Speaker: Michael DeGolyer (Hong Kong Baptist University)
Reservation & Contact: Heipo Leung
email@example.com / tel: 2876 6910
Michael DeGolyer is professor of the Department of Government and International Studies at Hong Kong Baptist University and director of the Hong Kong Transition Project. Some of his publications include “A Primer on Governance Issues for China and Hong Kong,” Canadian Parliamentary Review (October 2010) Available in French at: http://www.revparl.ca/francais/issue.asp?param=199&art=1394 or in English at http://www.revparl.ca/english/issue.asp?param=199&art=1394, “Racing for the Gold: The 2008 Hong Kong Olympic Elections Hong Kong”, “Timetables & Destinations: Hong Kong perceptions and politics after the 2017-2020 time frame ruling Hong Kong”, and “Hong Kong, SAR: The first 10 years under China’s rule Hong Kong”.
While turnout for the recent 2012 Legislative Council election was higher than 2008, the proportion of voters casting ballots for pro-democracy legislators fell. Although they retained the crucial veto minority in LegCo, as well as the majority of geographical constituency seats, the pan-democrats saw their overall share of the vote fall well below the once-average 60%, making this the third Legco election in a row of diminishing support. Under new arrangements agreed in a contentious LegCo vote in 2010, five District Council (Second) functional constituency seats represent all of Hong Kong, and were voted for by all resident voters in Hong Kong who did not have a vote in any other functional constituency. Will this all-Hong Kong form of voting change legislative debates and politics? While the election was strongly contested, coming in the wake of the protest movement against “national education,” commentators have pointed out the pan-democratic parties reaped little profit from the mobilization of voters, leading to accusations of pre-arranged vote allocation. But could the pro-democracy movement face greater challenges than a better organized opposition? Professor de Golyer, author of the recent pre-election report “Total Recall,” will analyze the elections results in the light of changing voter attitudes in Hong Kong and the prospects for the next legislature.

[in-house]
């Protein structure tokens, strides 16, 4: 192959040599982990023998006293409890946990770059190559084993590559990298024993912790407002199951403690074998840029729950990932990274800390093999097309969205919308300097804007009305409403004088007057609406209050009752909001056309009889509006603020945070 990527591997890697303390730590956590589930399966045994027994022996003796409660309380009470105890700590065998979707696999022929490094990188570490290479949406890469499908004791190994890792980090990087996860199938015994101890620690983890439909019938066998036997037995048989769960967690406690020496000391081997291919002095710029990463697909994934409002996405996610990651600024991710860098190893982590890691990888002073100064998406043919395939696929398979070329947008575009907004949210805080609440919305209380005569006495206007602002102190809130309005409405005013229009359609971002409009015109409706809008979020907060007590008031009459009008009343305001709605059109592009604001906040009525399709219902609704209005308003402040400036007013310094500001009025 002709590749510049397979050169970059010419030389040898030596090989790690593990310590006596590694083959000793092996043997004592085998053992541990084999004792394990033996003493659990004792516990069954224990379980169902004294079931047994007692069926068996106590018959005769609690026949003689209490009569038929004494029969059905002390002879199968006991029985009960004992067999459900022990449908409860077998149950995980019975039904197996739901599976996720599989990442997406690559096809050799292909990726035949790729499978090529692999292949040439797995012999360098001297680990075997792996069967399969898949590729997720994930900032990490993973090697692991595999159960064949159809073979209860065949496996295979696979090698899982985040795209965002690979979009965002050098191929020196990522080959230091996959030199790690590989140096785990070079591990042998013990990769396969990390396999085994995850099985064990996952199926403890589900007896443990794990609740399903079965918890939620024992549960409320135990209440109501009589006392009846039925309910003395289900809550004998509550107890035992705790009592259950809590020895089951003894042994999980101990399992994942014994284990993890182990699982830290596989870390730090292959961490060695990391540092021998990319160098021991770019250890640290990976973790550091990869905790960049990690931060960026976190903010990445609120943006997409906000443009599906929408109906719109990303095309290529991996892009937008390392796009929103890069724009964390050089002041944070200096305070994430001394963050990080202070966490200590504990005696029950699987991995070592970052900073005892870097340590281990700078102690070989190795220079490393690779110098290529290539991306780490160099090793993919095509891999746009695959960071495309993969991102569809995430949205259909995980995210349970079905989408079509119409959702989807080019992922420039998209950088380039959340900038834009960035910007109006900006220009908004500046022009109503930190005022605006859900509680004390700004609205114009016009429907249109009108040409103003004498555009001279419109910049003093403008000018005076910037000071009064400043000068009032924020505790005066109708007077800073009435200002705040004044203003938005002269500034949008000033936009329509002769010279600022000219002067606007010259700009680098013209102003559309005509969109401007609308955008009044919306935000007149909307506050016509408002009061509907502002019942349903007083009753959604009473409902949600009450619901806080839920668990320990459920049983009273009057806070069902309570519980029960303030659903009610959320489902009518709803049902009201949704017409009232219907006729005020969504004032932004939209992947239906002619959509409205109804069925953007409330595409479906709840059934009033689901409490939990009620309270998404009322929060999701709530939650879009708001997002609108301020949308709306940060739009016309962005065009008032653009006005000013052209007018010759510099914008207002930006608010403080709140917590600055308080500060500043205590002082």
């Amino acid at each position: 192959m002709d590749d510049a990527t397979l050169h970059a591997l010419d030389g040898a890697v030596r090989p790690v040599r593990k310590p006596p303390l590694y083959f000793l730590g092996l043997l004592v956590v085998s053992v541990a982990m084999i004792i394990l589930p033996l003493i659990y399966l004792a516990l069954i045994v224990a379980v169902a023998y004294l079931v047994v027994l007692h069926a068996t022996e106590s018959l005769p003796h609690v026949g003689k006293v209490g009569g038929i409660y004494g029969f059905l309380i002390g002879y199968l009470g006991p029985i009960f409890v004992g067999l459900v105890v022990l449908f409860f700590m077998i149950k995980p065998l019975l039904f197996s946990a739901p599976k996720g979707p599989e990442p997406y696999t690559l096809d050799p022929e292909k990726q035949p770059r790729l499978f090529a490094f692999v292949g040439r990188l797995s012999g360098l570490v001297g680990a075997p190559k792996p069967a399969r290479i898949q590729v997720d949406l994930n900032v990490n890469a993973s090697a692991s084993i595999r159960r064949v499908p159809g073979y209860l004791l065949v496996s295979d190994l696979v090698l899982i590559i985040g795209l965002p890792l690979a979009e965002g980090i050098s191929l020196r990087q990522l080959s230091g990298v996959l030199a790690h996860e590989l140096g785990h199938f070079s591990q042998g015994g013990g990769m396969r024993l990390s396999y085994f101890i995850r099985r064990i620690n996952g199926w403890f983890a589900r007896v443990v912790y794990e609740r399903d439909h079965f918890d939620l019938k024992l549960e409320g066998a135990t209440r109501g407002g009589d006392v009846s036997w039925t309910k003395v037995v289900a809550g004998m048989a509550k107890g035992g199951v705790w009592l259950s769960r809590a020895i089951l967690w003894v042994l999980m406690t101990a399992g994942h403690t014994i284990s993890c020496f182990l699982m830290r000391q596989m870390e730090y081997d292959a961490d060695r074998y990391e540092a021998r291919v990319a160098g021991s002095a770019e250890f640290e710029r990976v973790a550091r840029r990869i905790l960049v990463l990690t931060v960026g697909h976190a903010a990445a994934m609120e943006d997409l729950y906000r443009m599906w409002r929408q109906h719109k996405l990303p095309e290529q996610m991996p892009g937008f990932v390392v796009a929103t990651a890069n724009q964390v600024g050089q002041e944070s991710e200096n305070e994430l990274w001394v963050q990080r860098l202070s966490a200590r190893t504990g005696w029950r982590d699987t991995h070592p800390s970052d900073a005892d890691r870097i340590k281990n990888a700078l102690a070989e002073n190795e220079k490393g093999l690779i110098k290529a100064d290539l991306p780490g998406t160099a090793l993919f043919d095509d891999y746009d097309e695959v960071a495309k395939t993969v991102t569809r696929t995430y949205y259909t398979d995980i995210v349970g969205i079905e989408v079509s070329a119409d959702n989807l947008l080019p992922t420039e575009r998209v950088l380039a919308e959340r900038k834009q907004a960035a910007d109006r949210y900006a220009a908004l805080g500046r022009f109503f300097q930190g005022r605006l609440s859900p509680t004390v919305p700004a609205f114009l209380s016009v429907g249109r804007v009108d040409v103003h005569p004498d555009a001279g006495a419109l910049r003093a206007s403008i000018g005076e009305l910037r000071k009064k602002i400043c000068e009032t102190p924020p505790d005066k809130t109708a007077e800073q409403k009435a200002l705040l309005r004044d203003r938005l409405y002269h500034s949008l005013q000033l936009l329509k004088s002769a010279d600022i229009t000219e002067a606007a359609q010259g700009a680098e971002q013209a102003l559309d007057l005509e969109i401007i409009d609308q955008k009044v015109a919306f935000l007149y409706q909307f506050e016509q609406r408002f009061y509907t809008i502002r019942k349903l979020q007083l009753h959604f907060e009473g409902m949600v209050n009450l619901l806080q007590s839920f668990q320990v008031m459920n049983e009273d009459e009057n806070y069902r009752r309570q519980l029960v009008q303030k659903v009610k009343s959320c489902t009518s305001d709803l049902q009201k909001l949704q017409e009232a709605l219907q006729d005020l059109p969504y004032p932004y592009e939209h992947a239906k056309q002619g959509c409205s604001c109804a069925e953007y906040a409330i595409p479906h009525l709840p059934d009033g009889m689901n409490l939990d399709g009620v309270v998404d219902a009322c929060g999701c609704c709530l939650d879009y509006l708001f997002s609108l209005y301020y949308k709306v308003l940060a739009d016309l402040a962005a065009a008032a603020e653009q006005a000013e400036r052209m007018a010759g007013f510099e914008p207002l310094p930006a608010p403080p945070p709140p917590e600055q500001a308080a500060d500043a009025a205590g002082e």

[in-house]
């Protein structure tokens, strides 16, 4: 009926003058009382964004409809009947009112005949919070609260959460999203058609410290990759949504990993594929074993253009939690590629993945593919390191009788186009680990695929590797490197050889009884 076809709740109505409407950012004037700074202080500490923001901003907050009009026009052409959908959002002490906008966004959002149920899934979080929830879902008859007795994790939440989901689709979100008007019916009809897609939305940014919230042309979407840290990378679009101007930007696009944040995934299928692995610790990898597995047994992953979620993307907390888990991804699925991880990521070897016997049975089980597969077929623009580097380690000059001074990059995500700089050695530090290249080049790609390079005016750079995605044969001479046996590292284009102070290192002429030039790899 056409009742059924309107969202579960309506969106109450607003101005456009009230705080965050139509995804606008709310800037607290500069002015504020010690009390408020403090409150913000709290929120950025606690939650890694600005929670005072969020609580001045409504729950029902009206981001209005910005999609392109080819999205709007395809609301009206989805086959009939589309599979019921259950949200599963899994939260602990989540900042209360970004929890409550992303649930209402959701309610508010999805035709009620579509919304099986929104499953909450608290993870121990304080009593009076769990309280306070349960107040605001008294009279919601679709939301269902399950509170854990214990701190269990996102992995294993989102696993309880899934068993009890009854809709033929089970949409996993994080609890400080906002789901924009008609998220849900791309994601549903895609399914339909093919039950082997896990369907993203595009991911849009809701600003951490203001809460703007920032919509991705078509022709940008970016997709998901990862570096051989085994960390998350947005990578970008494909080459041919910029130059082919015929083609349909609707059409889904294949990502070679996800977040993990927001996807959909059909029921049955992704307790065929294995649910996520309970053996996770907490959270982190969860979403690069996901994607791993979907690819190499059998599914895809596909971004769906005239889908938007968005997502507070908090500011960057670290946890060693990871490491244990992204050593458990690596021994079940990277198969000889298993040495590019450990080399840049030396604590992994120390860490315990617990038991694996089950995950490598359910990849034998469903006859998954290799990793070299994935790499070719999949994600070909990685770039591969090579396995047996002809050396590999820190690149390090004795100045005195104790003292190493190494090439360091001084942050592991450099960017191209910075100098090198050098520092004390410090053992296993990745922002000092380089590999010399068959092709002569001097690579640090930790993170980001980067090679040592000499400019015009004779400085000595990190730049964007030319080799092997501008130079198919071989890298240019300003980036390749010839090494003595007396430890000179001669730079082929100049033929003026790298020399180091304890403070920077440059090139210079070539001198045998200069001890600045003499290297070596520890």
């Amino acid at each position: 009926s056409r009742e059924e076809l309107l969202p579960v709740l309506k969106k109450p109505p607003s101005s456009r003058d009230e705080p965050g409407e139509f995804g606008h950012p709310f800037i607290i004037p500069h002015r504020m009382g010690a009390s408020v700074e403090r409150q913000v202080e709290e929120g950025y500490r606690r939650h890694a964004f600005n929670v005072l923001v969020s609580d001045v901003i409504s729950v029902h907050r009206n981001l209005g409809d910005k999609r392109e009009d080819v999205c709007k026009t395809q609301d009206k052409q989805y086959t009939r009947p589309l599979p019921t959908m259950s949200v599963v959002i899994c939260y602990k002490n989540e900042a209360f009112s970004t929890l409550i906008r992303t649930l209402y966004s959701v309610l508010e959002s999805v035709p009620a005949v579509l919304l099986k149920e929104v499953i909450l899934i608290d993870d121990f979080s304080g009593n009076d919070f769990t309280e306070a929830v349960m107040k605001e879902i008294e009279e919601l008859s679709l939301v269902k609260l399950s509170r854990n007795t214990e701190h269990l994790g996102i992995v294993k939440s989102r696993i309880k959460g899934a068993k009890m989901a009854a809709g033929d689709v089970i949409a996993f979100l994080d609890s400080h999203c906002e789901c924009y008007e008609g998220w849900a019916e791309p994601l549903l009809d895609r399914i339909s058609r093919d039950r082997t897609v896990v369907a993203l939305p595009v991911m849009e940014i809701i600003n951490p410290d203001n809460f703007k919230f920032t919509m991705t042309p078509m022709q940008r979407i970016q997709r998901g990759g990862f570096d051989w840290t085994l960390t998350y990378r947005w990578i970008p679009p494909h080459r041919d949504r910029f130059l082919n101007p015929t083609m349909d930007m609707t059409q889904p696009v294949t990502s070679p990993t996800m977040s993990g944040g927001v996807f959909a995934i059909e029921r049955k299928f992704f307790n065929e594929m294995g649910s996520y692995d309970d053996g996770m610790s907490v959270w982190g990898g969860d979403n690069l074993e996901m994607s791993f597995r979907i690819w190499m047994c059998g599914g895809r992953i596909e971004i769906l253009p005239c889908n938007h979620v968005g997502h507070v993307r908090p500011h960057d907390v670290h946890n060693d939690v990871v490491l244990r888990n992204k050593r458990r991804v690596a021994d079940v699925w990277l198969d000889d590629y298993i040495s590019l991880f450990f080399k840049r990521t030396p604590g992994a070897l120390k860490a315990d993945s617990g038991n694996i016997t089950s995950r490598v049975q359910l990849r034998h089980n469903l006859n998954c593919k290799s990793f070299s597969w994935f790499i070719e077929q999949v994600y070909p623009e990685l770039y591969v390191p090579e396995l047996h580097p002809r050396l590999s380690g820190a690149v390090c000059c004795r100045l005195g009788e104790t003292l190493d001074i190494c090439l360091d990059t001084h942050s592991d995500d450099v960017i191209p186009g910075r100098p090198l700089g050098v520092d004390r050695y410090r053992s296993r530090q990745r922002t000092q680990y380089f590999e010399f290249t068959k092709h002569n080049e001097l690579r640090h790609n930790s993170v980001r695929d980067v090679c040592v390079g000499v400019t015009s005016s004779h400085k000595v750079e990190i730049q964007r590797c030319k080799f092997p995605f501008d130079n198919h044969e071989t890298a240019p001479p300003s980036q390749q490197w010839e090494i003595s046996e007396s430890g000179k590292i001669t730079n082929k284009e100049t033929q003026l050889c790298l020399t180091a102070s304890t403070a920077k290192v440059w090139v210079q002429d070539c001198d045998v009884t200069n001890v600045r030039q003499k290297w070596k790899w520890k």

ALL INTERESTED ARE WELCOME!
This seminar will be held in English.
Sebastian Veg, Director of the CEFC, will chair the session.
Snacks and drinks will be served after the seminar.
Seats are limited. Please confirm your attendance.